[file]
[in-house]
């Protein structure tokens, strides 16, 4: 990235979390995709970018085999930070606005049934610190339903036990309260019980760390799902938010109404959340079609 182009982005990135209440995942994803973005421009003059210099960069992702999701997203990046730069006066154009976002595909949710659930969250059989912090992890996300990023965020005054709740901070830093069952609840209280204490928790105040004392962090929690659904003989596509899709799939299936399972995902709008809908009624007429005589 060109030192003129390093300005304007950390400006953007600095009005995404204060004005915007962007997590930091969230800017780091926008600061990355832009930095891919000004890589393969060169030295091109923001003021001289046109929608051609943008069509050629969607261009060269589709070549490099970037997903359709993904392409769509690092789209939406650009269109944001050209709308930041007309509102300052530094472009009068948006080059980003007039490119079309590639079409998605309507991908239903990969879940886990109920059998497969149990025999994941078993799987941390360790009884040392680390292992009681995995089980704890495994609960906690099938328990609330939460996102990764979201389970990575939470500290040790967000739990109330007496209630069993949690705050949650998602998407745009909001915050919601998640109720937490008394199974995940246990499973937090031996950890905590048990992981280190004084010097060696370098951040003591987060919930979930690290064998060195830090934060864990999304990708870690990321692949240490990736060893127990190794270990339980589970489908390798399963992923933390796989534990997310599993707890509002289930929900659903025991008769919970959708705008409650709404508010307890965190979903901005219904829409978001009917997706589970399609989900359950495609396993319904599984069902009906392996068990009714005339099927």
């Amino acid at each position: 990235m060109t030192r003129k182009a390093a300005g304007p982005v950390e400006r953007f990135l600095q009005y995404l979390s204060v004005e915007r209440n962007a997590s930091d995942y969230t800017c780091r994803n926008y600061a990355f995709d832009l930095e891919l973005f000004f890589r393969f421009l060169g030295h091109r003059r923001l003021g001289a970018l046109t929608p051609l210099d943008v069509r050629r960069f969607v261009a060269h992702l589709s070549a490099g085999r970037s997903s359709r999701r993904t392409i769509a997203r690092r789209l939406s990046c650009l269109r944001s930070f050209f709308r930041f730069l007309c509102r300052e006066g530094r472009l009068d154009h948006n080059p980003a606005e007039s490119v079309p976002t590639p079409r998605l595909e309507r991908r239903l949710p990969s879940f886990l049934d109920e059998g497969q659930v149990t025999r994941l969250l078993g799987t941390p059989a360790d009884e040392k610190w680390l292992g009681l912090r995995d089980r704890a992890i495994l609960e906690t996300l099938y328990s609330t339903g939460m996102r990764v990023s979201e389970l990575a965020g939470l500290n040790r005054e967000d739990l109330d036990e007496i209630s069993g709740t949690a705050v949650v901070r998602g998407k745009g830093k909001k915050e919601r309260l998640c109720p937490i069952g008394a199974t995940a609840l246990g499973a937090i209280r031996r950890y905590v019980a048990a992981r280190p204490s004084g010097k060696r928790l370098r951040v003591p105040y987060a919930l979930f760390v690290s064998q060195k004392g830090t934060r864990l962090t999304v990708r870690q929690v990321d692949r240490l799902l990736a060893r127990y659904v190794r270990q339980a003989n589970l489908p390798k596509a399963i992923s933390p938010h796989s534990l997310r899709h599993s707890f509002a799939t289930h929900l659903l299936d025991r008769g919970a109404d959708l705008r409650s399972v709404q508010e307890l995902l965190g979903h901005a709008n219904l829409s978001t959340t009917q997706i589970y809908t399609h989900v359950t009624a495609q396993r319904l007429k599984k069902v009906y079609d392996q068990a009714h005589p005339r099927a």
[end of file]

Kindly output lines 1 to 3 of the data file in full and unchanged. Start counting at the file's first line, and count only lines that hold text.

[in-house]
């Protein structure tokens, strides 16, 4: 990235979390995709970018085999930070606005049934610190339903036990309260019980760390799902938010109404959340079609 182009982005990135209440995942994803973005421009003059210099960069992702999701997203990046730069006066154009976002595909949710659930969250059989912090992890996300990023965020005054709740901070830093069952609840209280204490928790105040004392962090929690659904003989596509899709799939299936399972995902709008809908009624007429005589 060109030192003129390093300005304007950390400006953007600095009005995404204060004005915007962007997590930091969230800017780091926008600061990355832009930095891919000004890589393969060169030295091109923001003021001289046109929608051609943008069509050629969607261009060269589709070549490099970037997903359709993904392409769509690092789209939406650009269109944001050209709308930041007309509102300052530094472009009068948006080059980003007039490119079309590639079409998605309507991908239903990969879940886990109920059998497969149990025999994941078993799987941390360790009884040392680390292992009681995995089980704890495994609960906690099938328990609330939460996102990764979201389970990575939470500290040790967000739990109330007496209630069993949690705050949650998602998407745009909001915050919601998640109720937490008394199974995940246990499973937090031996950890905590048990992981280190004084010097060696370098951040003591987060919930979930690290064998060195830090934060864990999304990708870690990321692949240490990736060893127990190794270990339980589970489908390798399963992923933390796989534990997310599993707890509002289930929900659903025991008769919970959708705008409650709404508010307890965190979903901005219904829409978001009917997706589970399609989900359950495609396993319904599984069902009906392996068990009714005339099927």
């Amino acid at each position: 990235m060109t030192r003129k182009a390093a300005g304007p982005v950390e400006r953007f990135l600095q009005y995404l979390s204060v004005e915007r209440n962007a997590s930091d995942y969230t800017c780091r994803n926008y600061a990355f995709d832009l930095e891919l973005f000004f890589r393969f421009l060169g030295h091109r003059r923001l003021g001289a970018l046109t929608p051609l210099d943008v069509r050629r960069f969607v261009a060269h992702l589709s070549a490099g085999r970037s997903s359709r999701r993904t392409i769509a997203r690092r789209l939406s990046c650009l269109r944001s930070f050209f709308r930041f730069l007309c509102r300052e006066g530094r472009l009068d154009h948006n080059p980003a606005e007039s490119v079309p976002t590639p079409r998605l595909e309507r991908r239903l949710p990969s879940f886990l049934d109920e059998g497969q659930v149990t025999r994941l969250l078993g799987t941390p059989a360790d009884e040392k610190w680390l292992g009681l912090r995995d089980r704890a992890i495994l609960e906690t996300l099938y328990s609330t339903g939460m996102r990764v990023s979201e389970l990575a965020g939470l500290n040790r005054e967000d739990l109330d036990e007496i209630s069993g709740t949690a705050v949650v901070r998602g998407k745009g830093k909001k915050e919601r309260l998640c109720p937490i069952g008394a199974t995940a609840l246990g499973a937090i209280r031996r950890y905590v019980a048990a992981r280190p204490s004084g010097k060696r928790l370098r951040v003591p105040y987060a919930l979930f760390v690290s064998q060195k004392g830090t934060r864990l962090t999304v990708r870690q929690v990321d692949r240490l799902l990736a060893r127990y659904v190794r270990q339980a003989n589970l489908p390798k596509a399963i992923s933390p938010h796989s534990l997310r899709h599993s707890f509002a799939t289930h929900l659903l299936d025991r008769g919970a109404d959708l705008r409650s399972v709404q508010e307890l995902l965190g979903h901005a709008n219904l829409s978001t959340t009917q997706i589970y809908t399609h989900v359950t009624a495609q396993r319904l007429k599984k069902v009906y079609d392996q068990a009714h005589p005339r099927a």